He had to smirk at that. “I’m sorry; it’s just that you reminded me of something someone told me once.”

“Oh?”

“If you don’t mind me saying, your father said the exact same thing to me when I took my office.”

She took a breath, her hand going to a chain around her neck. The pendant was hidden inside her shirt, but he could make out a ring that looked like a wedding band threaded through the chain. “That does sound like something my father would say.” He thought that he might have upset her, but then her eyes softened and her lips curled upwards into a fond smile. “Did you have many dealings with him?”

“Very few. He mostly dealt directly with the Arl, but he made certain to speak to me when he visited the Vigil. I had the honor of being his guest at Highever during a tournament once when I had still been a Captain.” Now that he thought about it, he recalled seeing a slip of a girl who was never introduced to him, probably because her father never knew that she was hiding in the shadows of the barracks, listening in on their conversation. She had been young, the clothes she had worn obviously belonged to someone else; the tunic had been baggy on her slim frame and the pants had been rolled up over her legs.

“I remember that.”

He chuckled. “Your own Captain had promised to show me a veritable terror in the training circle, but I never got to witness it.”

Moira’s fingers brushed against another ring on her necklace. “Mother forbade me to fight that day. I was stuck on the sidelines in a dress watching as Fergus and Nathaniel got to participate.”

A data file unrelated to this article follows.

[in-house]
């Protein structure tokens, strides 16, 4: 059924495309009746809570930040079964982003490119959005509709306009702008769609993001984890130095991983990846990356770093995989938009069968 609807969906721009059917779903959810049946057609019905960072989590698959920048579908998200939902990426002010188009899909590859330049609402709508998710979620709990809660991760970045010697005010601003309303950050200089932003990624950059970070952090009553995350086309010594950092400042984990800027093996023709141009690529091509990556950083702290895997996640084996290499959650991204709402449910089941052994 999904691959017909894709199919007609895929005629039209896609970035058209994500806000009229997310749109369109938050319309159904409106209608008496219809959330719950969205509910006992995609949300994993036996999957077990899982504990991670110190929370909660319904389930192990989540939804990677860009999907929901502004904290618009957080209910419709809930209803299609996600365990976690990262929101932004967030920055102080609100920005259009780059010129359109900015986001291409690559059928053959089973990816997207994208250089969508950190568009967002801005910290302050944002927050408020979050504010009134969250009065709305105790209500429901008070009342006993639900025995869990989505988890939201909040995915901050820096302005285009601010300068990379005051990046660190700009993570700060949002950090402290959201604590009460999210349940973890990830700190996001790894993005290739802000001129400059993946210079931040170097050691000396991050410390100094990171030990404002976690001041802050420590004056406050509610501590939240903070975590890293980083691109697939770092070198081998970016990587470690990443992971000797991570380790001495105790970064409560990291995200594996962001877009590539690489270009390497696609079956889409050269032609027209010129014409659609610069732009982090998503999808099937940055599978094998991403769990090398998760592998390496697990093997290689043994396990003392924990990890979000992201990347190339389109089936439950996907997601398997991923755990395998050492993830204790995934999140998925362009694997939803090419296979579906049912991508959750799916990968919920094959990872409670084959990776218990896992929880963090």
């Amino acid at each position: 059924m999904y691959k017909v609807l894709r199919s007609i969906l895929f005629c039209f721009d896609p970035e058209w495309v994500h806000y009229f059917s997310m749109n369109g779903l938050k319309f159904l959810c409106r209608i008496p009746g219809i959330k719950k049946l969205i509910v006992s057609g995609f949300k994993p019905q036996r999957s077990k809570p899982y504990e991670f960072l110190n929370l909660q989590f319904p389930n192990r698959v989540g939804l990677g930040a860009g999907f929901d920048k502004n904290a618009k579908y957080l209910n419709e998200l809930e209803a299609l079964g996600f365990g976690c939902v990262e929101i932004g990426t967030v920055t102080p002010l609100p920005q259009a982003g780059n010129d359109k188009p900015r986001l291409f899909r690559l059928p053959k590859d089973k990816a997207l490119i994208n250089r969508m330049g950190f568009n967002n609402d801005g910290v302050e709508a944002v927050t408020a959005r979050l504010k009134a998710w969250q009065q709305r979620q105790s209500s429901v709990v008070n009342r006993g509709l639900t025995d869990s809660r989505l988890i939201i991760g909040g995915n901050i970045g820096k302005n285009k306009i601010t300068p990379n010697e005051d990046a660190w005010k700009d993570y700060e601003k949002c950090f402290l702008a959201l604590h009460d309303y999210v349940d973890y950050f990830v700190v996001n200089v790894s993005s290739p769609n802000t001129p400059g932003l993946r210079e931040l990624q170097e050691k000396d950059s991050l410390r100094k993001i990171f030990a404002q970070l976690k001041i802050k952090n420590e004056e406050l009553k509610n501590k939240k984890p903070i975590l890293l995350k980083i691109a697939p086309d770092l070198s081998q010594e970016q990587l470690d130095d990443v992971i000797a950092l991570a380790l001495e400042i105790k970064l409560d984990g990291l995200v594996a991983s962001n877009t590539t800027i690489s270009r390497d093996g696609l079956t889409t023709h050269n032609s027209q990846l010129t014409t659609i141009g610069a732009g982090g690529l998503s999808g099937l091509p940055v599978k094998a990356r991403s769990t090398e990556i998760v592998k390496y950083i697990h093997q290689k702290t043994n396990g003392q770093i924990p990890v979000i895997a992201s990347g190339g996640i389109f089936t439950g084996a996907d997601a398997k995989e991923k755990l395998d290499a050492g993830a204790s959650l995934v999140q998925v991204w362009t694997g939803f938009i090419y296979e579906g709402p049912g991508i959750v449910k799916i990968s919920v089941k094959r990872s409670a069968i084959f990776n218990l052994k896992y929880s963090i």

“And yet it seems as if I was able to see you fight after all.” His lips quirked up. “Ian had been right; you are a terror on the battlefield.”

She grinned and for the first time that day, his Commander looked at ease. “I do believe that I’m going to enjoy working with you, Varel.”

“And I with you, Moira.” Calling her by her given name will not do in public, but perhaps here it will do. “Good night.” He walked with her until the hall forked, one way going towards the main part of the Keep where the kitchens were and the other going towards the servant’s quarters, where his own bedchamber lay. “If you still have trouble sleeping, I’d suggest a walk on the battlements. The view of the ocean from there is quite lovely.”

“Thank you, I think I’ll visit them.” He had been watching her as she walked away, but he still started when it seemed as if she disappeared into the darkness of the hall, her boots soundless on the stone. Hiding a yawn behind his hand, he stared at the letter in his other, the wax sealing the envelope devoid of any imprinted crest. It seemed heavier than the paper had a right to be and he wondered about its author; how could someone insist that her supposed enemy take her place should she fall in battle? She hadn’t instructed him to, but he decided to keep the letter a secret from Nathaniel, should he turn out to be poor in character and decide to take the Commander’s life as a way to regain the title and lands that had been lost.

“Different indeed,” he mused, shaking his head and walking to his rooms.